While Cambodia in theory offers full citizenship to members of its Khmer Krom minority, in practice, many members of the community remain in a legal shadowland, unable to access a wide range of rights, a new report released yesterday shows.
Despite a professed open-door policy to the ethnic Khmer group from Vietnam, an estimated 20 to 30 percent still lack identity cards, a fact that prevents them from voting and accessing employment.
The research, conducted by the Cambodian Center for Human Rights (CCHR), the Alliance for Conflict Transformation (ACT) and Khmer Kampuchea Krom for Human Rights and Development Association (KKKHRDA), focused on those without IDs, collecting answers from 264 respondents.
Khmer Krom are indigenous Khmer who live mostly in the southwest of Cambodia’s eastern neighbour. Estimates of their presence in Cambodia fluctuate wildly, with some groups claiming 1.2 million live in Cambodia and others saying there are as few as 80,000.
Over 90 percent of the respondents replied that they faced “many” or “some” problems in Cambodia, with 40 percent specifiying “discrimination by authorities and local Khmer”.
The study shows, however, that the root cause is mostly ignorance about rights, rather than active discrimination.
“Both Khmer Krom and local authorities lack understanding of the rights of Khmer Krom, and of how Khmer Krom can realise these citizenship rights in practice,” the report read.
But Cambodian laws governing nationality require either being born in Cambodia or being born to Cambodian parents, a definition that makes no specific exceptions for the Khmer Krom.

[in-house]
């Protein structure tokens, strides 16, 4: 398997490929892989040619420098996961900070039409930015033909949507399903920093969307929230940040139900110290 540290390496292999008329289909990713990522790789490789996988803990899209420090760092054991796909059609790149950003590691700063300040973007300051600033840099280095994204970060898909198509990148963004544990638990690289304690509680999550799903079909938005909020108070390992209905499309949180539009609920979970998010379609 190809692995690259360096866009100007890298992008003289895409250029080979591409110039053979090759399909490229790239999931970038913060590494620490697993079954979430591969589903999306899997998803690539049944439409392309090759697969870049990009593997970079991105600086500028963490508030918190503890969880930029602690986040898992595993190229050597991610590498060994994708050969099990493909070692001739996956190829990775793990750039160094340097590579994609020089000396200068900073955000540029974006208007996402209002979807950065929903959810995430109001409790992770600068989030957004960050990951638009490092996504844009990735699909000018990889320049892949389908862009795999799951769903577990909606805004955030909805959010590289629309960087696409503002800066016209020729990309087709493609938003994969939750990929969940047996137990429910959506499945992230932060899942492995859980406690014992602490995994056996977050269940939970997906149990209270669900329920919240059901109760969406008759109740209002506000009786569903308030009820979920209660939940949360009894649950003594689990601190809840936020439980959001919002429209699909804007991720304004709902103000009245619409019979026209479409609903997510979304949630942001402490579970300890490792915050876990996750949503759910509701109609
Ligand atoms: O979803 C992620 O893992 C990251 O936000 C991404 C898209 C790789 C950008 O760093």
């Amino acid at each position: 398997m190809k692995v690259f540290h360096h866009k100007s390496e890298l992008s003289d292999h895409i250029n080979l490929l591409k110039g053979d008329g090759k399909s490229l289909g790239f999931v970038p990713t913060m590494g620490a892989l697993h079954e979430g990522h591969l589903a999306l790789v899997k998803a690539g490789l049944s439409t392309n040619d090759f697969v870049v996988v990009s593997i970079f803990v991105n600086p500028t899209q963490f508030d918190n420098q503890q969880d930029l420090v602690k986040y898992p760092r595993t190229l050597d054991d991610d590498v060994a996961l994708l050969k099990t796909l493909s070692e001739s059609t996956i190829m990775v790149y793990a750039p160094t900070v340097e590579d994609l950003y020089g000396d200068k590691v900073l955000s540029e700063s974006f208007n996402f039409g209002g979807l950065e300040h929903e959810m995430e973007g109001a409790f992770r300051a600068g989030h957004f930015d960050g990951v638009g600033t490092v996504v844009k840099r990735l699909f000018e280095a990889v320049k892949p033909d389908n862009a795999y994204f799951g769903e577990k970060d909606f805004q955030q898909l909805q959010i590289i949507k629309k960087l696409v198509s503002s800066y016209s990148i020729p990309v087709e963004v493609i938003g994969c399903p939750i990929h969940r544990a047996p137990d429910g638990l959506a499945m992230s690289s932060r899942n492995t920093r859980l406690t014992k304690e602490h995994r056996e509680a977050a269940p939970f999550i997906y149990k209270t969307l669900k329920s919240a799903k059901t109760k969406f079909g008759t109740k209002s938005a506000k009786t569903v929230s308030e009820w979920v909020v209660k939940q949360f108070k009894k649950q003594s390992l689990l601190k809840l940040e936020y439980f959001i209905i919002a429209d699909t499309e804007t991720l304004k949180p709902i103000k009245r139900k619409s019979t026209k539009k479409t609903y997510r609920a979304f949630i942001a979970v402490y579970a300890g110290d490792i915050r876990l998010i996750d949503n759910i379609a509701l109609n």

Son Chum Chuon, program director of KKKHRDA, said in an email that there was an “inaccurate perception” that Khmer Krom have always supported the opposition party.
“Some Khmer Krom people were suppressed, watched and intimidated by some local authorities in case they do not vote for the ruling party . . . They are forced to give up participation in the election,” he said.
Chum Serey, 34, came to Cambodia 12 years ago, because he found it difficult living in Vietnam without knowing how to read and write Vietnamese. He now lives in Phnom Penh’s Chamkarmon district, but lacking documents, he has found life difficult there as well.
“I want to live here legally . . . because I also consider myself Cambodian,” he said.
Thach Sin, 41, moved to Cambodia almost 15 years ago. “When I was in [Vietnam], they called me a Cambodian, but now that I am in Cambodia, they call me yuon [a term for Vietnamese considered derogatory by many].”
The vendor, who lives in Slor Kram commune in Siem Reap province, tried in vain to apply for an ID. “The police told me that they cannot make an ID card for me because my surname is [Vietnamese],” he said.
He said that they told him to pay $200 to receive his ID card if he wanted to keep his family name. “I want to live here as a full citizen,” he said. “I am never able to vote.”
Calls to numerous government departments including several at the Ministry of Interior were not answered yesterday.